Unlike former President Obama, President Trump has better things to do than fritter away time by filling out an NCAA tournament bracket on ESPN.
It’s not really a surprise; the network’s hard turn to the left in recent years hardly makes them a comfortable place for Trump to spend his time. The Washington Post reports ESPN asked Trump’s staff if Trump wanted to emulate Obama and appear on camera as he filled out the bracket, but they were rebuffed. An ESPN spokesman said in a statement: “We expressed our interest to the White House in continuing the presidential bracket. They have respectfully declined.”
White House spokeswoman Hope Hicks emailed the Post: “We look forward to working with ESPN on another opportunity in the near future.”
Every March of his presidency Obama filled out brackets for both the men’s and women’s tournaments. In what would seem to be a frivolous detour from seriousness, two of Obama’s brackets are now property of the Smithsonian’s National Museum of American History.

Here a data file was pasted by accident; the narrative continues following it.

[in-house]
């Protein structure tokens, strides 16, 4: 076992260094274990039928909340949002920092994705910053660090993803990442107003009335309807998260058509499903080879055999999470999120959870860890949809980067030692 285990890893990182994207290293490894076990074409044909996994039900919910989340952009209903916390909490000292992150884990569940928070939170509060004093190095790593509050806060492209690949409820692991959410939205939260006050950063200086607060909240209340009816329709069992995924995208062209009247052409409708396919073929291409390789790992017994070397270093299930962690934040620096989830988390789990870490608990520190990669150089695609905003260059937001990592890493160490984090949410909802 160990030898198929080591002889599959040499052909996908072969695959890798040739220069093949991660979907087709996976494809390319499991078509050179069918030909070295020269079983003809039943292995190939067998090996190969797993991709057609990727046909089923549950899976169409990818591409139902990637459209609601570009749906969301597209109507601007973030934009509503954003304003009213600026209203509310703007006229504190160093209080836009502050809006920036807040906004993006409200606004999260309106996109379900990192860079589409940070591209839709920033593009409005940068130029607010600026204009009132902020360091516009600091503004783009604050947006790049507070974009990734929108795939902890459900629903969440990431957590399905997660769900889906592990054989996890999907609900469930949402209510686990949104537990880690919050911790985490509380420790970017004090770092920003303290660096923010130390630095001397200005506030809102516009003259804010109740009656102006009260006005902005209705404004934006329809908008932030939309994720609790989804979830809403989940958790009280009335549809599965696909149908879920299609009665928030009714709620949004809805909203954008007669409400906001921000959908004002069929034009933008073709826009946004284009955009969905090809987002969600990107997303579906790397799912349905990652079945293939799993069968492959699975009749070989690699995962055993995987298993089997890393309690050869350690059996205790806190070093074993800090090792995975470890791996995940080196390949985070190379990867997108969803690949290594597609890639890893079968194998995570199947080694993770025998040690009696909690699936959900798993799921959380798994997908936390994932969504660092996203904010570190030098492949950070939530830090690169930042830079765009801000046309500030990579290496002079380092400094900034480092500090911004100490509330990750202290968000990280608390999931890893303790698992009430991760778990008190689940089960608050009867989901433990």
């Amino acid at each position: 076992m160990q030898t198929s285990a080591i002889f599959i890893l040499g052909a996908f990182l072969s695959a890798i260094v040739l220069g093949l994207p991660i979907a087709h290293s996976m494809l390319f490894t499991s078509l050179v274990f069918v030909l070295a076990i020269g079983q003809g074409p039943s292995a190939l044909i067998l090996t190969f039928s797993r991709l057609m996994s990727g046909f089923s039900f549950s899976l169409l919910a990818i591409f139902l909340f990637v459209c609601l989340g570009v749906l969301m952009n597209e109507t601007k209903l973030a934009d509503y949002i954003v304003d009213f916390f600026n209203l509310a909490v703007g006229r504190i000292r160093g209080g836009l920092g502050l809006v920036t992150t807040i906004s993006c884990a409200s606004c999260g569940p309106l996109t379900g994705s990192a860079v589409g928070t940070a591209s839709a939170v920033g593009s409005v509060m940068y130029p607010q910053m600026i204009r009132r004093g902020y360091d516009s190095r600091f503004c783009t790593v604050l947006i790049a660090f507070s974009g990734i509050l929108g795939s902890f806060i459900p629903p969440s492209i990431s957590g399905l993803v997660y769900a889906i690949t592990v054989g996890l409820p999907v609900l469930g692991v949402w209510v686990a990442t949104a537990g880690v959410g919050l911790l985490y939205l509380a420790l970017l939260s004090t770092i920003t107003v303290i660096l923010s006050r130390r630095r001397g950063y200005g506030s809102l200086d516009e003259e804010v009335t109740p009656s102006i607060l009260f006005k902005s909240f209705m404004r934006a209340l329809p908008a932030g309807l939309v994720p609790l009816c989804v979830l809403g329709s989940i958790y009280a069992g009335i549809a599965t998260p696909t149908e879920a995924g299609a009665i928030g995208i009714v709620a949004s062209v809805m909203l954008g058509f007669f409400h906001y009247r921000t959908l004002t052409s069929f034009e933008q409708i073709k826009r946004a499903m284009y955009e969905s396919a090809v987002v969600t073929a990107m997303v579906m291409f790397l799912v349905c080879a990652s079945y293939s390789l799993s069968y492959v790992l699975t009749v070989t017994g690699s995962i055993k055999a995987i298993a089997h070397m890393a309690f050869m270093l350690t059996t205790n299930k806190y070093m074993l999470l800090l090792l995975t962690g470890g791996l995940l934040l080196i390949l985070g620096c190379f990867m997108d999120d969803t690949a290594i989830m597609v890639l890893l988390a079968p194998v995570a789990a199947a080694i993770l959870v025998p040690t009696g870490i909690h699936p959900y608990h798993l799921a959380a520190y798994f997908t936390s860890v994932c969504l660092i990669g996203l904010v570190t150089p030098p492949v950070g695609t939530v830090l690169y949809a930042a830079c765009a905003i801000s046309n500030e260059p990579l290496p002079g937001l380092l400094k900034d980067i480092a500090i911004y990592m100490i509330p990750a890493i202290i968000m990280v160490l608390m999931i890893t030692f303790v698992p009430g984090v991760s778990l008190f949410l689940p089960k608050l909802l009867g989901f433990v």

Andy Katz, the ESPN basketball analyst who thought of asking Obama to participate, commented, “The bracket idea worked because President Obama follows basketball and is passionate about the sport. He wasn’t as dialed in to every player or team but had conversational knowledge to offer his own analysis on the NCAA tournament for the men’s and women’s game. Baracketology was a success because it was clear he was a fan of the sport and the NCAA tournament, like millions of other Americans.”
ESPN’s worship of Obama was clearly in evidence on January 16, as the network celebrated Martin Luther King Jr. Day. The network’s official release stated:
Obama’s love of basketball will be highlighted in a feature that includes his participation with ESPN’s Andy Katz in selecting brackets for the NCAA men’s and women’s college basketball tournaments during his presidency . . . ESPN’s Michael Wilbon, co-host of Pardon the Interruption, discusses the significance and legacy of Obama’s presidency. Michael Smith and Jemele Hill, who will become anchors of the 6 p.m. SportsCenter beginning February 6, will discuss their visits to the White House and the impact Obama has had on sports and culture while in office. Various prominent sports figures will contribute video tributes to Obama that will air during SportsCenter.
Only a few days after Sunday Countdown host Mike Ditka told a radio station that he thought Obama was “the worst president we’ve ever had” in March 2015, ESPN announced Ditka would be leaving Sunday Countdown. The network also left sports behind when it simulcast Obama’s ABC News-hosted town hall regarding shootings